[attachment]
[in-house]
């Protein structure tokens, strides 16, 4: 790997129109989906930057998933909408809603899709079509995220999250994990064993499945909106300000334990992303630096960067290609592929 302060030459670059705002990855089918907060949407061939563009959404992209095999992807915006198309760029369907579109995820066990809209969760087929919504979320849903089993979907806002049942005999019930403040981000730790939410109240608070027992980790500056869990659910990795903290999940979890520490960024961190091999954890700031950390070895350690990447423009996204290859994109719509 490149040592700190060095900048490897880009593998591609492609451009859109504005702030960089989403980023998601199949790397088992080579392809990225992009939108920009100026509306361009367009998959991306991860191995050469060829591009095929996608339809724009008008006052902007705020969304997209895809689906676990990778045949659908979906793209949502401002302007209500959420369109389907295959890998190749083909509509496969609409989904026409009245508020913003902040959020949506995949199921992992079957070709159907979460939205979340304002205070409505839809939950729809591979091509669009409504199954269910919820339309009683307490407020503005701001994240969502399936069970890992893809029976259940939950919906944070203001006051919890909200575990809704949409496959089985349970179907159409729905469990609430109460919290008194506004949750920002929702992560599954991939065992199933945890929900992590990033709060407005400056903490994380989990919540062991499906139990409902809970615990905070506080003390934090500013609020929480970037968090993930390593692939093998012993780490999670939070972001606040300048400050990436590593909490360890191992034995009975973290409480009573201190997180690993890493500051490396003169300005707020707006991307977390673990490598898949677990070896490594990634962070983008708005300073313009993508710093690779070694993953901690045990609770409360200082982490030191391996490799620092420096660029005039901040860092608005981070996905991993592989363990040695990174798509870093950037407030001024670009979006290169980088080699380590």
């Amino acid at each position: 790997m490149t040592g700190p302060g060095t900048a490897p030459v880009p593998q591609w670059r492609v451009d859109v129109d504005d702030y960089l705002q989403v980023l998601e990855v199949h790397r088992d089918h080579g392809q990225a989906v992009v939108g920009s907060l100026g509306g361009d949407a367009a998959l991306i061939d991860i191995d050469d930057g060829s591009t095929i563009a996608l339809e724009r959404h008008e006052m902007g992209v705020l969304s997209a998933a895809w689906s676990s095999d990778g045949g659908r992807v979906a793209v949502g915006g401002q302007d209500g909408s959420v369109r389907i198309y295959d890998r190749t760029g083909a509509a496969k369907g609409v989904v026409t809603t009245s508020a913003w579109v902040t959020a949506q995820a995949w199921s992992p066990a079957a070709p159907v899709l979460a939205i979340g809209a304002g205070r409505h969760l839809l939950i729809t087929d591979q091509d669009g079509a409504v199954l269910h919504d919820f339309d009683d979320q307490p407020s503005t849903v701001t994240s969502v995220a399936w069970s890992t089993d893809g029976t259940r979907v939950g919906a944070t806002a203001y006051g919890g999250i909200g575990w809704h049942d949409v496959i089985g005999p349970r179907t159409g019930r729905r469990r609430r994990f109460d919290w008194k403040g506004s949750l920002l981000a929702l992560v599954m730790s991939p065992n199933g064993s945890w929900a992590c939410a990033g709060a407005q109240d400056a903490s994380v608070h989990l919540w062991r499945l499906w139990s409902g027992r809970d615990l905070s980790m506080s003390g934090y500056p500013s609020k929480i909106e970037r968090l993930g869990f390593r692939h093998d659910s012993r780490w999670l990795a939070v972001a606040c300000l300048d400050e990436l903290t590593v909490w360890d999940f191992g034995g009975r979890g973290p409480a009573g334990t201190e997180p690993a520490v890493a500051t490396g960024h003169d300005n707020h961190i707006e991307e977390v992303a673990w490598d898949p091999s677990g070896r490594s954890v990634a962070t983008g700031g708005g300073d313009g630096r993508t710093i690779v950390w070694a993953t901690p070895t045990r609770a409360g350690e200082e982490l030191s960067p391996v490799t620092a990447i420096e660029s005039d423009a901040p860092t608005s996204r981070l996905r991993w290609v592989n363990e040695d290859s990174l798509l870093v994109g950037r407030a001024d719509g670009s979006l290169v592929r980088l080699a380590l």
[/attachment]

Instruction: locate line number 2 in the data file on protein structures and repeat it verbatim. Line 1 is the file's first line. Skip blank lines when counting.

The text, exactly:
């Protein structure tokens, strides 16, 4: 790997129109989906930057998933909408809603899709079509995220999250994990064993499945909106300000334990992303630096960067290609592929 302060030459670059705002990855089918907060949407061939563009959404992209095999992807915006198309760029369907579109995820066990809209969760087929919504979320849903089993979907806002049942005999019930403040981000730790939410109240608070027992980790500056869990659910990795903290999940979890520490960024961190091999954890700031950390070895350690990447423009996204290859994109719509 490149040592700190060095900048490897880009593998591609492609451009859109504005702030960089989403980023998601199949790397088992080579392809990225992009939108920009100026509306361009367009998959991306991860191995050469060829591009095929996608339809724009008008006052902007705020969304997209895809689906676990990778045949659908979906793209949502401002302007209500959420369109389907295959890998190749083909509509496969609409989904026409009245508020913003902040959020949506995949199921992992079957070709159907979460939205979340304002205070409505839809939950729809591979091509669009409504199954269910919820339309009683307490407020503005701001994240969502399936069970890992893809029976259940939950919906944070203001006051919890909200575990809704949409496959089985349970179907159409729905469990609430109460919290008194506004949750920002929702992560599954991939065992199933945890929900992590990033709060407005400056903490994380989990919540062991499906139990409902809970615990905070506080003390934090500013609020929480970037968090993930390593692939093998012993780490999670939070972001606040300048400050990436590593909490360890191992034995009975973290409480009573201190997180690993890493500051490396003169300005707020707006991307977390673990490598898949677990070896490594990634962070983008708005300073313009993508710093690779070694993953901690045990609770409360200082982490030191391996490799620092420096660029005039901040860092608005981070996905991993592989363990040695990174798509870093950037407030001024670009979006290169980088080699380590």